After only a short time of listening through the various program settings in different environments, one could easily see how these buds could quite effectively be used for situational hearing enhancement and not simply for music or calls.


Other Noteworthy Features


There are several notable features found on the IQbuds2 MAX, of interest to both hearing professionals and end users. Such as:

  • 12 channel processing
  • Wide Dynamic Range Compression (WDRC)
  • Directional microphones
  • 7 manual program options via app – 4 stored on device
  • Bluetooth 5.o compatible
  • Hybrid Active Noise cancellation
  • 8.5 hours hearing processing time
  • 5 hours music playback time (world off, streaming active) 
  • NMFi ear-to-ear connectivity

For those interested in a deep dive of the technical specs, a full specification sheet can be viewed here.




The IQbuds2 MAX provide the high fidelity sound expected from a premium wireless headset, but also offer users a unique and compelling set of features not found in traditional wired or wireless headphones. 

With hearing processing time at approximately 8.5 hours when not streaming, they aren’t intended for all day use like a traditional hearing aid, but for less than $400 a pair the IQbuds2 MAX offer a premium set of features and sound amplification adjustments that could help with situational hearing difficulty for some people and perhaps get them started on the path to seeking professional hearing care.

More information on the IQbuds2 MAX can be found on the company’s website here.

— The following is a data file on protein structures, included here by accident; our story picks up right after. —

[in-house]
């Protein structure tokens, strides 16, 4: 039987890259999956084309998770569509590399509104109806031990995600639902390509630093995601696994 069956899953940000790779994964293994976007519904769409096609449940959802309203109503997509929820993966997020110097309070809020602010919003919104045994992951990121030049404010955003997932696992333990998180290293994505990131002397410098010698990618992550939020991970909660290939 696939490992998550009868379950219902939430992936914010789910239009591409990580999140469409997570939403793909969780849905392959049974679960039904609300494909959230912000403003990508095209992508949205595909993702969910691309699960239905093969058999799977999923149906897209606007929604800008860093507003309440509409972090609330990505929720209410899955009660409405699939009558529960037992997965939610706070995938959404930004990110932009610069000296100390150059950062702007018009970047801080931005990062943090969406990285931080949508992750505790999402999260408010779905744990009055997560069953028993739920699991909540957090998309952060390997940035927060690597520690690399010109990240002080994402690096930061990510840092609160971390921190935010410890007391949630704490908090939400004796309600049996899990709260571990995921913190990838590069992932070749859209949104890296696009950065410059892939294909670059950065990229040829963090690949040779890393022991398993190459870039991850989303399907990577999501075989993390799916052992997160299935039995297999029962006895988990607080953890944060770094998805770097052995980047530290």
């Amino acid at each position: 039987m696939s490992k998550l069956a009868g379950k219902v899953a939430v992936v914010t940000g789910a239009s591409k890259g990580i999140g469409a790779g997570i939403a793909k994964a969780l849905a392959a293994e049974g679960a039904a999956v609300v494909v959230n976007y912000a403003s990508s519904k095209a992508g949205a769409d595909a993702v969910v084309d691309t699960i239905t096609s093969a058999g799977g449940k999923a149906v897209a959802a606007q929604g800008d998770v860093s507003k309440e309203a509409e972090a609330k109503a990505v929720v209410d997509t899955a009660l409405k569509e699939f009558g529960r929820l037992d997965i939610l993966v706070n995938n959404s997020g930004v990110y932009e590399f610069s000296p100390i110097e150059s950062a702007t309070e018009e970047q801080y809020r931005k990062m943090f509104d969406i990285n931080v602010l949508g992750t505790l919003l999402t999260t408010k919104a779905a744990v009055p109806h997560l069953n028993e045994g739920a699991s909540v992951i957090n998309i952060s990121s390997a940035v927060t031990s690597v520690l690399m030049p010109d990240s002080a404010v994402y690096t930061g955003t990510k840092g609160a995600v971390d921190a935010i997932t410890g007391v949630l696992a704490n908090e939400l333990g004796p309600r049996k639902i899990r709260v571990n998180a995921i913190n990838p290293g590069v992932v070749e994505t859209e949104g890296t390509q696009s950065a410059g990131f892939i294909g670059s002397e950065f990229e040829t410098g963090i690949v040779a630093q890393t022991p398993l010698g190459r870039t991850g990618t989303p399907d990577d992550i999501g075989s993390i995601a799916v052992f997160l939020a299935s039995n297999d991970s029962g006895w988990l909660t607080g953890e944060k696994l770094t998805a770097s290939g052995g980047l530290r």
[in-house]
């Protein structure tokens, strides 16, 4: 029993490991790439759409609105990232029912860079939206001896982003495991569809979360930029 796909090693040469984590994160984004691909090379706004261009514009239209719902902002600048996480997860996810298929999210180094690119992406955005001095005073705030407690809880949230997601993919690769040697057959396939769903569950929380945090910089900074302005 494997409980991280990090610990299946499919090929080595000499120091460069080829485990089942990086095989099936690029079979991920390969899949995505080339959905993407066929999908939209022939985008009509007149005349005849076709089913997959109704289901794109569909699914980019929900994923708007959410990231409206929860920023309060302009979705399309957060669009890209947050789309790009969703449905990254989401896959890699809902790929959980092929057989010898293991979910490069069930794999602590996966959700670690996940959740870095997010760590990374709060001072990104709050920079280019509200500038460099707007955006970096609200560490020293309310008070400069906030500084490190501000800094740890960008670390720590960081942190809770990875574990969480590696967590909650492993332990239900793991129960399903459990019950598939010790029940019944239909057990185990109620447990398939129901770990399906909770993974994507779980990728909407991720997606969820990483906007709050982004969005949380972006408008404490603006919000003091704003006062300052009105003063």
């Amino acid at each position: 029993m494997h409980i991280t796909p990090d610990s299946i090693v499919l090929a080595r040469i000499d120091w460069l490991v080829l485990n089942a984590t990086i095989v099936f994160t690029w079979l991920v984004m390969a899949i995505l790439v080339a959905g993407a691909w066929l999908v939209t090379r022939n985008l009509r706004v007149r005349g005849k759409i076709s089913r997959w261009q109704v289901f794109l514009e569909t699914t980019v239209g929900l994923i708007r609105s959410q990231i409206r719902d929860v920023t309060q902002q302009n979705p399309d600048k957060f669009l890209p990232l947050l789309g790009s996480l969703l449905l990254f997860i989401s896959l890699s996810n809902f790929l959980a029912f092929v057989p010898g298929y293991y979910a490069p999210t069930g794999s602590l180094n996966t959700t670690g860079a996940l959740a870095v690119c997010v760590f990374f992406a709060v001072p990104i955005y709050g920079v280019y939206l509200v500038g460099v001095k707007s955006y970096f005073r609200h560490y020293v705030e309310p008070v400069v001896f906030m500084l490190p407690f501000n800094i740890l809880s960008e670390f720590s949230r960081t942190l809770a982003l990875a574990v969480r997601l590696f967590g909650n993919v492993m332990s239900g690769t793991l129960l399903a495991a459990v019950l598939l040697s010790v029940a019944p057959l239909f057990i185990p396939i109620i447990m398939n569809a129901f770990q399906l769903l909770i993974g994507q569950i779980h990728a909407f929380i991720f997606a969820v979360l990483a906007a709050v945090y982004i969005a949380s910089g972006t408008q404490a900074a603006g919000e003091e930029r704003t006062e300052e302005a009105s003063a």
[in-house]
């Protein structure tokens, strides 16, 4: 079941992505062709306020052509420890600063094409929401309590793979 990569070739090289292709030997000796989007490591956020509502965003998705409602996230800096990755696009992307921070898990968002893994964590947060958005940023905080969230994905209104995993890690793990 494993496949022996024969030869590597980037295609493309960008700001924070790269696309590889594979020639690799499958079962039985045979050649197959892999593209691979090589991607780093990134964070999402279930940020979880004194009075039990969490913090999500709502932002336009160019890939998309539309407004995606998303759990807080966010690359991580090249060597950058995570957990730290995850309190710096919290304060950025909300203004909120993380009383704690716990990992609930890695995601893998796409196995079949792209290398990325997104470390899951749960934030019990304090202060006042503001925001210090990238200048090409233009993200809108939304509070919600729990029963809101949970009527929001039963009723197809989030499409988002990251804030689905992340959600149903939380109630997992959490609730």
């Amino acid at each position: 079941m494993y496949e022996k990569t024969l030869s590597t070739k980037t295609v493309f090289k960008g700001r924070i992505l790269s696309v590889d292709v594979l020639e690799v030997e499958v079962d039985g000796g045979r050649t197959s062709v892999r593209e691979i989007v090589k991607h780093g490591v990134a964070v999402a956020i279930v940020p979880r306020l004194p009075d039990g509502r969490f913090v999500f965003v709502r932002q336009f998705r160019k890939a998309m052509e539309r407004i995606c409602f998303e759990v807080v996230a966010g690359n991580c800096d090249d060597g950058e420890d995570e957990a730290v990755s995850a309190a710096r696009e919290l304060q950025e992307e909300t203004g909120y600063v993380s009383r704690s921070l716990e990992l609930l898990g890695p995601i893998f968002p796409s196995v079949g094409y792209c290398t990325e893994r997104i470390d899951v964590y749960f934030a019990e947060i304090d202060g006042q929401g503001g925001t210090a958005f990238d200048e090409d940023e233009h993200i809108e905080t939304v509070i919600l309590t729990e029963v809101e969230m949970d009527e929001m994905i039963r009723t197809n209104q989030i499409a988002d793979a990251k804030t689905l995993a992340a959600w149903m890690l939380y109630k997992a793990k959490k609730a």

1. How frequent can they be charged IE: from half full or any partial use? Estimated usage lifetime I am CO2 full tme Can the direction eliminate the flow sounds from my pulse concentrator.

  2. Should be noted that the Nuheara IQ Buds Max are available at low to no cost to those eligible for Australian Government Hearing Services Program support. Went through 2 visits to local audiology provider, and received IQ Buds all in 2 weeks, at no cost.
    Find the Nuheara IQ Buds provide greatly improved overall sound, but still have trouble hearing voices. I have pre-programmed one of the four settings to levels that increase world volume enough to hear voices, but this can be very annoying in a situation with a lot of background noise. The tap and touch controls allow me to cycle through the 4 pre-set levels fairly easy to help mediate this problem.

  3. If they do at least what low-end “medical” aids to for >$1,500, then the price of these is a no-brainer. Let me explain.

    Two weeks ago I tried a pair of Widex Moments (Bluetooth/rechargeable) that sell for about $3,000, but with my Advantage Plan health insurance, cost me $1,800, through a local audiologist. The audiologist crammed the devices into my ear causing a bleed in the canal that I didn’t notice until 5 hours later. While they sounded ok, I returned these because the audiologist was condescending providing superficial info and I needed days for my ear to heal.

    I’m now trying a set of MD Core (Bluetooth with batteries), mail order for $1,000. I can take my time to insert and adjust to my liking – no cramming into my ears. I’ve had Amazon Echo Buds for a year, so I know what a good fit feels like. Offhand, they seem as effective as the Widex.

    I have the Nuheara on order, receiving them next week (Bluetooth and rechargeable). The price is $319. My point is, I could get TWO sets of these for $640 and have over 12 hours of use without recharging or messing with batteries. For those with mild to moderate hearing loss, I expect these to be at LEAST as effective as the Widex or MD Core. FYI, my hearing loss begins at ~-15db at 2,000 Hz to ~-55 db around 5,000 to 6,000 Hz.

    So while the price of the Nuheara may be over the top for mere ear pods, adding the hearing aid lite benefit to them makes them a relative bargain. And I’m anticipating their advantages in connecting with a variety of BT devices such as the TV, phone, and tablets, which most regular hearing aids don’t do well.

  4. Dismal battery life. Otherwise effective hearing aid and great sounding music bud.